Wednesday, December 14, 2011

Using Google Public Data

Official Google Public Data Help Center where you can find tips and tutorials on ... How does the Public Data Explorer relate to Trendalyzer and Gapminder ...

The Guardian Datablog: The best way to get value from data is to give it away

The best way to get value from data is to give it away

Tuesday 13 December 2011 18.20 GMT

Yesterday European Vice President Neelie Kroes unveiled a new package of policies related to open data and public sector information
Neelie Kroes making EC open data announcement
Neelie Kroes making EC open data announcement from okfn on Flickr Photograph: Guardian
Last Friday I wrote a short piece on for the Datablog giving some background and context for a big open data big policy package that was announced yesterday morning by Vice President Neelie Kroes. But what does the package contain? And what might the new measures mean for the future of open data in Europe?
The announcement contained some very strong language in support of open data. Open data is the new gold, the fertile soil out of which a new generation of applications and services will grow. In a networked age, we all depend on data, and opening it up is the best way to realise its value, to maximise its potential.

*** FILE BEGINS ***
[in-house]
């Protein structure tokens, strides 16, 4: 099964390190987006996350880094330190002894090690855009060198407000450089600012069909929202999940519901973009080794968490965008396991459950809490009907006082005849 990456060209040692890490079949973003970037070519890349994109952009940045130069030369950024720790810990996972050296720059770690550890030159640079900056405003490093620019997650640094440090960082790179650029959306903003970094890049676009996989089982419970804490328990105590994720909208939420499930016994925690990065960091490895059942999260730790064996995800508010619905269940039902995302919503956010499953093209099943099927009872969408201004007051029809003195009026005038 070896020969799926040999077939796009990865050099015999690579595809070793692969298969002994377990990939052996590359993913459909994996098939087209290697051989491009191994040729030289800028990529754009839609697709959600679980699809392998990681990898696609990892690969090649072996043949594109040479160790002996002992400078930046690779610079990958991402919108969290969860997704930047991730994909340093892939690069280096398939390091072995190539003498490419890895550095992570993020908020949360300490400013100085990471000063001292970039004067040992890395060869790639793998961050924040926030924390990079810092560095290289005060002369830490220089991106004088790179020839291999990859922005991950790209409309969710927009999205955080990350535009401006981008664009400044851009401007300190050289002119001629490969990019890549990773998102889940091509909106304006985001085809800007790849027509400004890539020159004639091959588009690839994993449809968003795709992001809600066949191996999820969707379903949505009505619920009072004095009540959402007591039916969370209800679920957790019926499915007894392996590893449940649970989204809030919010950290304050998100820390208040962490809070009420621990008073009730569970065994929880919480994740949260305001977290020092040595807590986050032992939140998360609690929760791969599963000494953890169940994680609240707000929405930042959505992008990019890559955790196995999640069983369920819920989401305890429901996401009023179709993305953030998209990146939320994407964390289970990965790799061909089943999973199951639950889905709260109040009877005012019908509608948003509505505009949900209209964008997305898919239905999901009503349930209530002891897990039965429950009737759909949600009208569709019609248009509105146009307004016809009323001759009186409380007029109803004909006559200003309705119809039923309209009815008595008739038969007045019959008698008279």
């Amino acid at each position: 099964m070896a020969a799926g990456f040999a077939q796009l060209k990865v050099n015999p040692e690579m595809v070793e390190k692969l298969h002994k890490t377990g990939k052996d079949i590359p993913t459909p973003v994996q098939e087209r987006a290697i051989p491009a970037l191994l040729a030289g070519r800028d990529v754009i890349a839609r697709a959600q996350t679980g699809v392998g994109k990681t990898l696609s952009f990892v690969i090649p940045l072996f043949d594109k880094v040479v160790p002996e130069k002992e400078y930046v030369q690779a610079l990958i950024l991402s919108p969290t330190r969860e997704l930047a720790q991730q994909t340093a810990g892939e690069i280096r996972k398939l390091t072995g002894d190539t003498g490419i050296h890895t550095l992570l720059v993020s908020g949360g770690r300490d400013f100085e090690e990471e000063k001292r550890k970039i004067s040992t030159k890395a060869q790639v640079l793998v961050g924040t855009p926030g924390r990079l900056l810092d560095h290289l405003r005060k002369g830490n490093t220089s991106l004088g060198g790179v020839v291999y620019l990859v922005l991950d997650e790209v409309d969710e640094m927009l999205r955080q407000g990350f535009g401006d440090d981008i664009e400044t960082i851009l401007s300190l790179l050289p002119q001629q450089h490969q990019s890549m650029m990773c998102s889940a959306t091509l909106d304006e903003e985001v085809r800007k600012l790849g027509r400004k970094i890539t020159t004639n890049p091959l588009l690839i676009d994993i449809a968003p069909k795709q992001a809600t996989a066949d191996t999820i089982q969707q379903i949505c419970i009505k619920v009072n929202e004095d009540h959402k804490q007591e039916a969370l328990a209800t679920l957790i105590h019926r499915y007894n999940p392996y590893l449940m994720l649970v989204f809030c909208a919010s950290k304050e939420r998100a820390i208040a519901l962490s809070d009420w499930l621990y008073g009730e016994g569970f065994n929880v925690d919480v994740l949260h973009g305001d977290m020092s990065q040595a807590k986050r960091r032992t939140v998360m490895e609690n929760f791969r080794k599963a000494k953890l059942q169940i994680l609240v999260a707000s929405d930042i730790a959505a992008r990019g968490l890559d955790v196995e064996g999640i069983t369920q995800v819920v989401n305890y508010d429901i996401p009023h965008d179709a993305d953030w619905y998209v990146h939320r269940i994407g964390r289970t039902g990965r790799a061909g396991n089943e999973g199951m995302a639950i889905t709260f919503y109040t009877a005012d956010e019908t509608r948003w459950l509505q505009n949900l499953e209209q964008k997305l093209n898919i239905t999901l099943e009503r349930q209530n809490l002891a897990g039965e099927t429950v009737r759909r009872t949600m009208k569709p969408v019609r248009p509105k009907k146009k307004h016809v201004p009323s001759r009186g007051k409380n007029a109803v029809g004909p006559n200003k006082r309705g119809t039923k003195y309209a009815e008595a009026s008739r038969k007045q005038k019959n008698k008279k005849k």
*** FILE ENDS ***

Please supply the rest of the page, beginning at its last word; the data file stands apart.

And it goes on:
There was little ambiguity about the Commissioner's support for an 'open by default' position for public sector information, nor for her support for the open data movement, for "those of us who believe that the best way to get value from data is to give it away". There were props to Web Inventor Tim Berners-Lee, the Open Knowledge Foundation,OpenSpendingWheelMap, and the Guardian Datablog, amongst others.
But will Brussels walk the walk? What is actually in the package? Two very concrete, more or less straightforward things topped the bill: data and cash. Firstly, the European Commission will lead the way by pioneering open data policies and practises that it would like to see adopted by EU member states. "Eating your own dogfood", as software developers affectionately call it. They will open up documents and datasets from across dozens of institutions - no mean feat, as I'm sure UK Government representatives will have told Neelie when she and her team visited Number 10 earlier this year.
Secondly the Commission will put up €100 million in financial support for research into "data-handling technologies". This will no doubt stimulate cross-border collaboration around tools and technologies that will enable more people, projects, organisations and companies to derive value from data. Hopefully some of this will support some of the wonderful work that is already going on to clean up, harmonise, and expose data to the public - as well as funding the creation of more easy to use open source tools and applications that consume it to help us do more useful things and answer more sophisticated questions.